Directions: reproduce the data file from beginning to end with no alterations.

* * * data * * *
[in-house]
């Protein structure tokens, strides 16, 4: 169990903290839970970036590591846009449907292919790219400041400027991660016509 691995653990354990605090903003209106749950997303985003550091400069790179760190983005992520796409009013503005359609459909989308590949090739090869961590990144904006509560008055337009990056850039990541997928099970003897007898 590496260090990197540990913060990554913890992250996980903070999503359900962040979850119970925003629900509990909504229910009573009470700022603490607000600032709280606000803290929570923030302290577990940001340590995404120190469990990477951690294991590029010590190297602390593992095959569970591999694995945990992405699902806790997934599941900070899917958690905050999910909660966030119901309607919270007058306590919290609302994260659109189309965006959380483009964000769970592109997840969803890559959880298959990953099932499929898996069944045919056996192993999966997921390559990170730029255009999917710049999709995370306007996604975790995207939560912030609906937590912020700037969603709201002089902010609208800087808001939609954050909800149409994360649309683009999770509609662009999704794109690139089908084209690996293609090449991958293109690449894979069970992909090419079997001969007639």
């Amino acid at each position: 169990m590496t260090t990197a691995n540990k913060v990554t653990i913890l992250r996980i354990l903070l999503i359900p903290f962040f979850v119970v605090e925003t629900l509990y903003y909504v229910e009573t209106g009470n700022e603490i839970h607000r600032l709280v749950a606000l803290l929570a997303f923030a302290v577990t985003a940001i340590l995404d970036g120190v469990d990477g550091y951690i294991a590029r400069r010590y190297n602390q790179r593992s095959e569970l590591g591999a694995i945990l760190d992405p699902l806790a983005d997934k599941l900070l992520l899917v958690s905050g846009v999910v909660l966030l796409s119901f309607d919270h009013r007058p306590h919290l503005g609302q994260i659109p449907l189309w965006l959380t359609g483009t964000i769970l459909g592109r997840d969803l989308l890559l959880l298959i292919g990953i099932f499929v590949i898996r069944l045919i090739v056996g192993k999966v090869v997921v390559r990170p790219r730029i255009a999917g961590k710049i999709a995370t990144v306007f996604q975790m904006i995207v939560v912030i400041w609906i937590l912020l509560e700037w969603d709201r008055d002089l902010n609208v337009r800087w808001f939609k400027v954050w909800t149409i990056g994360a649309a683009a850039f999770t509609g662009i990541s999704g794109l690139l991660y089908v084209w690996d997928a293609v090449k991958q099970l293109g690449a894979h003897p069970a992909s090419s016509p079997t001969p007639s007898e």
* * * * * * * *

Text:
[in-house]
């Protein structure tokens, strides 16, 4: 169990903290839970970036590591846009449907292919790219400041400027991660016509 691995653990354990605090903003209106749950997303985003550091400069790179760190983005992520796409009013503005359609459909989308590949090739090869961590990144904006509560008055337009990056850039990541997928099970003897007898 590496260090990197540990913060990554913890992250996980903070999503359900962040979850119970925003629900509990909504229910009573009470700022603490607000600032709280606000803290929570923030302290577990940001340590995404120190469990990477951690294991590029010590190297602390593992095959569970591999694995945990992405699902806790997934599941900070899917958690905050999910909660966030119901309607919270007058306590919290609302994260659109189309965006959380483009964000769970592109997840969803890559959880298959990953099932499929898996069944045919056996192993999966997921390559990170730029255009999917710049999709995370306007996604975790995207939560912030609906937590912020700037969603709201002089902010609208800087808001939609954050909800149409994360649309683009999770509609662009999704794109690139089908084209690996293609090449991958293109690449894979069970992909090419079997001969007639």
């Amino acid at each position: 169990m590496t260090t990197a691995n540990k913060v990554t653990i913890l992250r996980i354990l903070l999503i359900p903290f962040f979850v119970v605090e925003t629900l509990y903003y909504v229910e009573t209106g009470n700022e603490i839970h607000r600032l709280v749950a606000l803290l929570a997303f923030a302290v577990t985003a940001i340590l995404d970036g120190v469990d990477g550091y951690i294991a590029r400069r010590y190297n602390q790179r593992s095959e569970l590591g591999a694995i945990l760190d992405p699902l806790a983005d997934k599941l900070l992520l899917v958690s905050g846009v999910v909660l966030l796409s119901f309607d919270h009013r007058p306590h919290l503005g609302q994260i659109p449907l189309w965006l959380t359609g483009t964000i769970l459909g592109r997840d969803l989308l890559l959880l298959i292919g990953i099932f499929v590949i898996r069944l045919i090739v056996g192993k999966v090869v997921v390559r990170p790219r730029i255009a999917g961590k710049i999709a995370t990144v306007f996604q975790m904006i995207v939560v912030i400041w609906i937590l912020l509560e700037w969603d709201r008055d002089l902010n609208v337009r800087w808001f939609k400027v954050w909800t149409i990056g994360a649309a683009a850039f999770t509609g662009i990541s999704g794109l690139l991660y089908v084209w690996d997928a293609v090449k991958q099970l293109g690449a894979h003897p069970a992909s090419s016509p079997t001969p007639s007898e």